Thursday, 13 August 2015


It was the very last day of our stay in Crete and we climbed up a hillside to the Diktean Cave – suitably spectacular for the birthplace of Zeus.  After that, Nigel planned that we would climb another mountain and visit Karfi, the melancholy  site of the last refuge of the Minoans. 
A fitting ending for our holiday.  
The idea was to drive up a dirt track and park by a tiny chapel on a higher plateau before making the ascent.  Except that my leg was aching and I was sure I couldn't make the 200m ascent.  And the walk had disappeared from the Lonely Planet website - had people had bad experiences? Just how rough was the dirt road?
As we rested at the inn, Nigel and Pascoe went out on the pretext of going to the shops.  They returned much later, enthused.  They had explored the first stretch of dirt road.  Although aware that I was unlikely to make it, I allowed myself to be persuaded.  Not least because there was the prospect of seeing the massive griffon vulture, with its wingspan of 2.8 metres.
In the evening light, the shadows of the mountains fell mauve.  There was the comforting mellow sound of sheep bells, the low croaking of ravens. Every so often, the breeze blew us the savoury  fragrance of wild thyme or Dictean oregano. 
All of this would have been enough by itself, and indeed, it might have had to be for although Karfi has been called the Machu Pichu of Crete, there is little now to see.  It was sad that the once great Minoans had been driven this last mountain stronghold while the rest of Crete was under Mycenaean rule.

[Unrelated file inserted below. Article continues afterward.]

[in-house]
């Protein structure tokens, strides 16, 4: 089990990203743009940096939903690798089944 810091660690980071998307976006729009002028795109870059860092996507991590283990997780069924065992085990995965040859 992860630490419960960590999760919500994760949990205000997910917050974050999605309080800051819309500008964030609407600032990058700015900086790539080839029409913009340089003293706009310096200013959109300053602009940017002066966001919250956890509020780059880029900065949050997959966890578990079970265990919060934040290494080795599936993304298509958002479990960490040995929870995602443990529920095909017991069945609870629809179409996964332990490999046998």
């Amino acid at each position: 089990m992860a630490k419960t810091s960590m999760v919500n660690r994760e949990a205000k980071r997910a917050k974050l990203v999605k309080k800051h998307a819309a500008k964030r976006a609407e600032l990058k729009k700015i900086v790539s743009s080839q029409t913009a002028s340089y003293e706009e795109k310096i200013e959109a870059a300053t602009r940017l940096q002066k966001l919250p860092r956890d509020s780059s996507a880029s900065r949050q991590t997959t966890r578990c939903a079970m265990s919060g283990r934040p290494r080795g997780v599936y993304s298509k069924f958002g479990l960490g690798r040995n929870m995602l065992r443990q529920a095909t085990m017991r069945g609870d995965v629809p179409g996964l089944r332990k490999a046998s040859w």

But what about the griffon vultures? As we climbed, we had already twice been distracted by exciting birds of prey which turned out to be buzzards.
But now, just skimming the horizon, I began to see something else. A really large bird. I was never quick enough with my binoculars before it dipped from view. As we gained the top of the pass the sightings became more frequent.  There seemed to be three of the birds.  Seeing some ravens flying around them and dwarfed by them, I realised that we were looking at something very large indeed.  Finally I let myself believe it. 
'Vultures,' I yelled.
Soon, we were at the topmost plateau, and the giant birds were using the thermals it produced in order to rise, so they would swoop in spectacularly low and we could see their heads move as they checked us out. 
“Nope -  not carcases yet,”
Then as they caught the air current, they would soar high away.  Paragliders appeared, drifting through the air and one curious vulture circled them.  
'Can you imagine?' said Perran 'That would be so scary.'
Meanwhile, Carenza, followed by her brothers, climbed the high limestone pinnacles which were beginning to flush apricot in the sunset, getting even closer to the huge scavengers.  Nigel & I began to explore the tumbled walls of the ancient settlement, overgrown with all manner of thorny and aromatic plants.  Even so, it was hard to take our eyes off the birds and it was remarkable how swiftly their vast wings carried them on the breeze with scarcely ever a flap. 
Finally, when the vultures were no longer visible and the youngsters had descended to the ruins, we decided it was time to head back down to the car. 
But we threw one last look over our shoulders and there they were, approaching along the flank of the mountain - a flock of seven vultures, and heading in the opposite direction, just for scale, eight ravens. 
It was our own personal fly-past.
And when we got back down to the inn and the internet, we looked up a word we had never before needed to know –

apparently, the collective noun for a group of vultures is a 'wake'.
Photo by Carenza

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